Study-Unit Description

Study-Unit Description


TITLE Introductory Environmental Chemistry

LEVEL 02 - Years 2, 3 in Modular Undergraduate Course



DESCRIPTION The study-unit introduces principles of environmental chemistry and also includes a section pertaining to radiochemistry. The main physical and chemical processes which determine the fate of chemical species in the different environmental reservoirs will be described and explained with reference to the major elements.

The notion of environmental pollution will be explained using lead pollution as exemplar.

The study-unit will also introduce students to the nature of natural radioactivity, nuclear reactions and radioactive decay series and half life of radioisotopes. Nuclear environmental chemical analyses using isotope dilution and neutron activation analysis will also be discussed as well as nuclear energy, nuclear waste and the effect of radiation on human health.

Students will also be exposed to laboratory classes relating to environmental analysis.

Study-Unit Aims:

The study-unit aims to familiarise students with concepts that allow them to appreciate the issues which govern the flow of chemicals between different environmental reservoirs; another aim is to put in a chemical perspective the interplay happening between forms of matter and human and biological activities on the planet.

The study-unit will also seek to familiarise students with nuclear changes and radiochemistry and the importance and risks presented by the atomic nucleus as a source of energy. Furthermore, students will also be trained to perform analytical experiments on environmental samples and interpret results.

Learning Outcomes:

1. Knowledge & Understanding:

By the end of the study-unit the student will be able to:
- Describe the concept of cycling of chemical elements through environmental reservoirs, draw a geochemical cycle and calculate retention time and account for differences in retention time in terms of chemical and physical properties of species in the environment;
- Account for the effect of biotic influences on the environmental chemistry of chemical species;
- Differentiate between earth materials including minerals and rocks and describe the relationship between these materials in terms of geological, biological and chemical processes;
- Explain the geochemical cycles of the elements oxygen, hydrogen, nitrogen, carbon, sulfur, silicon magnesium and calcium in terms of the major species and their interconversions;
- Describe the use of Eh-pH diagrams in predicting environmental fate of elements;
- Describe the concept of environmental pollutant and compare essentiality and toxicity of elements;
- Explain terms associated with the evaluation of toxicity using the geochemical cycling of lead as example;
- Classify nuclides in terms of isotopes, isotones and isobars;
- Identify different types of radiation resulting from nuclear processes and describe their relative penetrating power and speed;
- Calculate the mass defect for a nuclide and use it to calculate the binding energy per nucleon;
- Assess nuclear stability and predict nuclear change from knowledge of the binding energy per nucleon and the proton and neutron content of the nuclide;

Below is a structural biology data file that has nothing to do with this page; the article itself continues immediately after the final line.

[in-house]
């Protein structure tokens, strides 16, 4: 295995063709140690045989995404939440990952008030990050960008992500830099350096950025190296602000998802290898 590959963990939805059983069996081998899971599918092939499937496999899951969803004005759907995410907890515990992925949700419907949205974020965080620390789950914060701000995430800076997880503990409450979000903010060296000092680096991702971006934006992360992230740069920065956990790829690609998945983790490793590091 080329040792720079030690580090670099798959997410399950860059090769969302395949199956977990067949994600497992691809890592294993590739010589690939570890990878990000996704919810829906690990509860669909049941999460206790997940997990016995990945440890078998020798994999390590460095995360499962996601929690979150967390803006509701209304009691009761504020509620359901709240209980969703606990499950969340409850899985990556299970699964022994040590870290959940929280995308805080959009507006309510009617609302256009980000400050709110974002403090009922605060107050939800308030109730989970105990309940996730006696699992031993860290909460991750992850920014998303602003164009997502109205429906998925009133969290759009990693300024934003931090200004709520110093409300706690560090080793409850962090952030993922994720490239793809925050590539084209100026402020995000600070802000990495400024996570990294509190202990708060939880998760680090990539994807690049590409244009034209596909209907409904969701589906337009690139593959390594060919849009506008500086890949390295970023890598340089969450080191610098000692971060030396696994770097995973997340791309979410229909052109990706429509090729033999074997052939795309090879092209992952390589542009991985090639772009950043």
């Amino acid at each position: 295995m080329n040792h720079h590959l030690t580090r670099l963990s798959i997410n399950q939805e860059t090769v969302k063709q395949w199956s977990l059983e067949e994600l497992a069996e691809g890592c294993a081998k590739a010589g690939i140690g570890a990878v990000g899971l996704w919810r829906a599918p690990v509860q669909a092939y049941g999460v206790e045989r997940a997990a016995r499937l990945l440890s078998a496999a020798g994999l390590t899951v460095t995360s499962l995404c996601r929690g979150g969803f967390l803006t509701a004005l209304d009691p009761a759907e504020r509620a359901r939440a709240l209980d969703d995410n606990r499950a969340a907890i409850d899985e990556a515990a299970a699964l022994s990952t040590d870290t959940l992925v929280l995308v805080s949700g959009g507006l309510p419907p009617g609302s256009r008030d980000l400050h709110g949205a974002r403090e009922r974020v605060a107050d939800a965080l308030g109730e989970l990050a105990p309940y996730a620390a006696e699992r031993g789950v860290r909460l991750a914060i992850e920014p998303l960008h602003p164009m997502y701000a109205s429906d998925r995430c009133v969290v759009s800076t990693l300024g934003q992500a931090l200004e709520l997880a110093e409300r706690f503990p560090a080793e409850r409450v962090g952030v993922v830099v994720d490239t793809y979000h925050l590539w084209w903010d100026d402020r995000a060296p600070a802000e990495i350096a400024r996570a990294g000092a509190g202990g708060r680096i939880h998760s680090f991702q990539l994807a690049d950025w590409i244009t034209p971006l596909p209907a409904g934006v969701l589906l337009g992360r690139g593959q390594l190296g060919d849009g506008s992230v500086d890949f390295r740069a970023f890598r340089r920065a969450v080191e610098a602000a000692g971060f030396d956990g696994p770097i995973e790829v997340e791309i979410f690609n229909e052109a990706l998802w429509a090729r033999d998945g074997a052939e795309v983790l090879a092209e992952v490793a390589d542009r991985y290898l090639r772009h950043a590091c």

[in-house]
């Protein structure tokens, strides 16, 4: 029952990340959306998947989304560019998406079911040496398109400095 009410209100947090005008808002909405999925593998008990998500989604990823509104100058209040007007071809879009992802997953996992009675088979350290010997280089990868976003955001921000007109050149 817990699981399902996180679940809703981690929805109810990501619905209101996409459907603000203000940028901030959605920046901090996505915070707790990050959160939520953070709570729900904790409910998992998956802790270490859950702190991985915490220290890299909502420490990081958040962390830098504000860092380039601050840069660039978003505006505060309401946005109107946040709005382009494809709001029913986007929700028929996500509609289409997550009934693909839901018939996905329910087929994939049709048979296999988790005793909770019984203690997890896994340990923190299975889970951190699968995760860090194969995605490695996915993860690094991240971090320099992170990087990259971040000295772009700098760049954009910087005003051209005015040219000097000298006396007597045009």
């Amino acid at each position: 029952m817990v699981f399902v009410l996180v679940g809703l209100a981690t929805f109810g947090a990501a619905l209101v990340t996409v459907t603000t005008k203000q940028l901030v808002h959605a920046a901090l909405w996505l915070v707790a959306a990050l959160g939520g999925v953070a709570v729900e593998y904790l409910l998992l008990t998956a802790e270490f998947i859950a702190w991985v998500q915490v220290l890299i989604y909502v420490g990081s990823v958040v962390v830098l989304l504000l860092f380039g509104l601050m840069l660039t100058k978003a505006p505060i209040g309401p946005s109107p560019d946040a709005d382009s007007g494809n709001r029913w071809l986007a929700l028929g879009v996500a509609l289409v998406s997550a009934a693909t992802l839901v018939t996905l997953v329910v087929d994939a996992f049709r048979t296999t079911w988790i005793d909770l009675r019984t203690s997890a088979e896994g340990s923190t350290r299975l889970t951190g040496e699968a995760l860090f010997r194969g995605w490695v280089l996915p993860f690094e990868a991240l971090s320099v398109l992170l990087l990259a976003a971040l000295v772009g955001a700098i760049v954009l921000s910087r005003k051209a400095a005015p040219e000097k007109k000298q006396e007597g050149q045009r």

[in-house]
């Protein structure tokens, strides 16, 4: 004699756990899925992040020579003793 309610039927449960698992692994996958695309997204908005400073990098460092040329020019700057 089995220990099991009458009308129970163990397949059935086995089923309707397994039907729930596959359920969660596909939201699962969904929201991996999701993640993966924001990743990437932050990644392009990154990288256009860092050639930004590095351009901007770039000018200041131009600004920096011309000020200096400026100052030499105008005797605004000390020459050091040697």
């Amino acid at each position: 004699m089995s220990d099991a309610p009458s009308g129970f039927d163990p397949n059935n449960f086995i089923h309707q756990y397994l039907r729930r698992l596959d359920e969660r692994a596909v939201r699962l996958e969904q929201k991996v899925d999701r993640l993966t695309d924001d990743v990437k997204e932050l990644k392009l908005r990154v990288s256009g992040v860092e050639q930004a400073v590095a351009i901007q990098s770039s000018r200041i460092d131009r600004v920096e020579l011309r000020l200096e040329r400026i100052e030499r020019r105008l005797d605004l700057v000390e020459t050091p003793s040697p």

- Interconvert the half-life of a nuclear process and the decay constant of the process;
- Apply kinetic data for nuclear reactions to determine the age of archaeological and geological samples and events;
- Apply isotope dilution techniques and neutron activation analysis in chemical analysis;
- Describe the process of producing electricity from nuclear fission reactions;
- Describe processes being investigated for the production of electrical energy from nuclear fusion processes;
- Describe the detection of radiation using Geiger Muller tube or dosimeters;
- Discuss the harmful effects of radiation and problems caused by radioisotopes in the environment;
- Apply the biological half-life of radio-nuclides to the kinetics of removal of such an isotope from the body.

2. Skills:

By the end of the study-unit the student will be able to:
- Apply basic knowledge in diverse branches of chemistry including inorganic, analytical, physical and radiochemistry to address problems of chemicals in the environment;
- Perform analytical chemistry experiments safely;
- Check the correctness and reliability of analytical data and results;
- Interpret correctly and verify the results of analytical measurements;
- Discuss results of experimental work in relation to established knowledge.

Main Text/s and any supplementary readings:

Main Text:

Introduction to Environmental Chemistry, Peter O'Neill, 3rd ed. 1999.

Supplementary Readings:

Environmental Chemistry, Stanely E. Manahan, 7th Ed, 2000.

Environmental Chemistry, Gary W. VanLoon and Stephen J. Duffy, 3rd ed. 2017.

Nuclear and Radiochemistry, Gerhart Friedlander, Joseph W. Kennedy, Edward S. Macias and Julian Malcolm, 3rd ed., 1981.

ADDITIONAL NOTES Please note that a pass in the Practical component is obligatory for an overall pass mark to be awarded.

STUDY-UNIT TYPE Lecture, Independent Study, Practicum & Tutorial

Assessment Component/s Assessment Due Resit Availability Weighting
Progress Test SEM2 No 10%
Practical [See Add. Notes] SEM2 No 20%
Online Examination (2 Hours) SEM2 Yes 70%

LECTURER/S Emmanuel Sinagra
Alfred J. Vella

The University makes every effort to ensure that the published Courses Plans, Programmes of Study and Study-Unit information are complete and up-to-date at the time of publication. The University reserves the right to make changes in case errors are detected after publication.
The availability of optional units may be subject to timetabling constraints.
Units not attracting a sufficient number of registrations may be withdrawn without notice.
It should be noted that all the information in the description above applies to study-units available during the academic year 2020/1. It may be subject to change in subsequent years.